Department of Foreign Affairs spokesperson Ma. Teresita Daza (PNA photo by Jess Escaros Jr.)

MANILA – Filipinos are free to fish in Ayungin Shoal as the area is part of the country’s exclusive economic zone (EEZ) and continental shelf, the Department of Foreign Affairs (DFA) said Tuesday.

The statement came amid reports that the Chinese Coast Guard drove away a Filipino boat while fishing in the waters off Ayungin Shoal on Jan. 9.

"Ayungin Shoal is part of the exclusive economic zone and continental shelf of the Philippines. The Philippines is entitled to exercise sovereign rights and jurisdiction in the area, without any intervention from another country," DFA spokesperson Ma. Teresita Daza said.

"Filipino fishermen are free to exercise their rights and take whatever they are due under Philippine and international law, particularly the 1982 UNCLOS and the final and binding 2016 Arbitral Award," she added.

The Philippines has established a permanent presence in Ayungin Shoal in 1995 with the actively commissioned Philippine naval vessel, the BRP Sierra Madre, she added.

The DFA is currently waiting for official reports from relevant government agencies, which will be the basis for its diplomatic action on the incident.

Daza said the DFA monitors any developments in the West Philippine Sea, especially following the discussions between President Ferdinand R. Marcos Jr. and Chinese President Xi Jinping during the former’s state visit to China.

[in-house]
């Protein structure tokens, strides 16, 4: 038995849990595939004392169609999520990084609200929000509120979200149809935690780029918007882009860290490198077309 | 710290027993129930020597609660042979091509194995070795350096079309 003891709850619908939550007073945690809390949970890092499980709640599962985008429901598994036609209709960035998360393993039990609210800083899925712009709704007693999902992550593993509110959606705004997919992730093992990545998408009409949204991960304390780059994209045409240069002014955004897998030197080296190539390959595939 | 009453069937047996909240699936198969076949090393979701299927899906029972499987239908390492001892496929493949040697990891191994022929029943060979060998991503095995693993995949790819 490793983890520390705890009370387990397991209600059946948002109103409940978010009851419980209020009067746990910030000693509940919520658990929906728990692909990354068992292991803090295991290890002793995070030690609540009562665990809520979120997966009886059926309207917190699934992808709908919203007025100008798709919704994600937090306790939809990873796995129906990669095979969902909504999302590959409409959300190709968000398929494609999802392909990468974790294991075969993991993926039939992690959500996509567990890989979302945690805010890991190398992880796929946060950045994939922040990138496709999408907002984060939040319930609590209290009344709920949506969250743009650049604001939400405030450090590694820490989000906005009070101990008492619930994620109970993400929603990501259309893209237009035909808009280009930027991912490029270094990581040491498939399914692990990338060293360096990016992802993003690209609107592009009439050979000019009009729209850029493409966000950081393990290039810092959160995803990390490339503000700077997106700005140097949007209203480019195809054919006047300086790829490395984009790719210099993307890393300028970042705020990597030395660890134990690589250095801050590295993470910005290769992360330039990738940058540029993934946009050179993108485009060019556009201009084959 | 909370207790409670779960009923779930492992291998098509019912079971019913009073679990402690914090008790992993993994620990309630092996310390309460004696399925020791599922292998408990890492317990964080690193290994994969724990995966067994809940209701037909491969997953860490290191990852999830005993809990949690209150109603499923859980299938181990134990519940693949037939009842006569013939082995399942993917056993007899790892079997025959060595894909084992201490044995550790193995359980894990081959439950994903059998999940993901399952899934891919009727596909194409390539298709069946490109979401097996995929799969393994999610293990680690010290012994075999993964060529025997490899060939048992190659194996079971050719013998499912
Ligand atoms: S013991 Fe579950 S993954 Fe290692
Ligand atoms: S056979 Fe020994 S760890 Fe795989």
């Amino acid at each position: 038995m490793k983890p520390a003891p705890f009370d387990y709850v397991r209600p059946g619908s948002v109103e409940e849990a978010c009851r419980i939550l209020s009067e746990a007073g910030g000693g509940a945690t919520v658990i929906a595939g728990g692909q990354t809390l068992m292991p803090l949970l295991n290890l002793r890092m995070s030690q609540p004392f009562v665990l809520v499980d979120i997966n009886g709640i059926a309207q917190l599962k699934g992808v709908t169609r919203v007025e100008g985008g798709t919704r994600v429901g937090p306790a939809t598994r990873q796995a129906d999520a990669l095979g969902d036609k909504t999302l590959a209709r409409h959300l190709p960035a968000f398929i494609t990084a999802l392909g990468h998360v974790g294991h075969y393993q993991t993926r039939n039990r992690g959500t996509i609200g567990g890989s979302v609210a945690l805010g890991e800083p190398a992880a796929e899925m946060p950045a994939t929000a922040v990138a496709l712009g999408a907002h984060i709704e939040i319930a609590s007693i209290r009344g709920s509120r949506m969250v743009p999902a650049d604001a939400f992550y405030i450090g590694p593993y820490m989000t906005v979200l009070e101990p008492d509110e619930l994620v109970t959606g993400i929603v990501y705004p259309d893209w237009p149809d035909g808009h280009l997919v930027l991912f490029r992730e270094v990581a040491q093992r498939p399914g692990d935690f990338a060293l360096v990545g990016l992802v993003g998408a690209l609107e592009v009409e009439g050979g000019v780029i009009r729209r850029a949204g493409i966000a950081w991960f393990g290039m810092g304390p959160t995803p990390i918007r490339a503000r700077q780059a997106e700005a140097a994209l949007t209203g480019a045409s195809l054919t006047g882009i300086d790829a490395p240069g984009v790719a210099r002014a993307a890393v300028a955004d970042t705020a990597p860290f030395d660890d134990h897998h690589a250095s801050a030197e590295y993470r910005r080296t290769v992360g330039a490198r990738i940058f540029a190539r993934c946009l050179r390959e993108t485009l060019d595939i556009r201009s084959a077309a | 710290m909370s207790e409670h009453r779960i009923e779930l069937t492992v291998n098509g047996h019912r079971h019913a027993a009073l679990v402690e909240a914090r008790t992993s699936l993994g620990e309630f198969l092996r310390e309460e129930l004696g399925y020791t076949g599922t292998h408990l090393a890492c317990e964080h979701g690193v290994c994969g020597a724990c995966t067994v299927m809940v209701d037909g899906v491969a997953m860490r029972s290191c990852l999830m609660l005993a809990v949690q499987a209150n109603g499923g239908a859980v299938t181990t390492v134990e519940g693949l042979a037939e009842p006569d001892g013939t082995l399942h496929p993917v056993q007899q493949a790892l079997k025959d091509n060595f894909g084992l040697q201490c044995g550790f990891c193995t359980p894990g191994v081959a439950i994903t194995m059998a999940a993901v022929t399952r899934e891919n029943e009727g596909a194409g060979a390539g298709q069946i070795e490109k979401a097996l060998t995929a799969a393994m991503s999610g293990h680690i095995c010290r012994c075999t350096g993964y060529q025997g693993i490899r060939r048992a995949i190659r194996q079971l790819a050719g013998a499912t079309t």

The incident was reported to the Philippine Coast Guard on Jan. 20 by the Filipino fishing boat's (FFB) captain Lito Al-os, who said the Chinese Coast Guard vessel 5204 at that time maneuvered towards FFB KEN-KEN at a distance of approximately 800 yards and deployed a rigid hull inflatable boat (RHIB).

The CCG personnel onboard the RHIB gestured to the Filipino fishermen to leave the area, FFB KEN-KEN altered course and departed Ayungin Shoal.

The CCG, however, continued to shadow the boat while underway to Boxall Reef, the boat captain said.

The incident came days after the state visit of Marcos to China from Jan. 3 to 5, when he and his Chinese counterpart agreed to establish a direct line of communication for concerns related to the South China Sea.

Marcos said the Philippine government made immediate use of this mechanism following the incident.

The Chinese Embassy in Manila, meanwhile, has yet to provide a statement as of this posting. (PNA)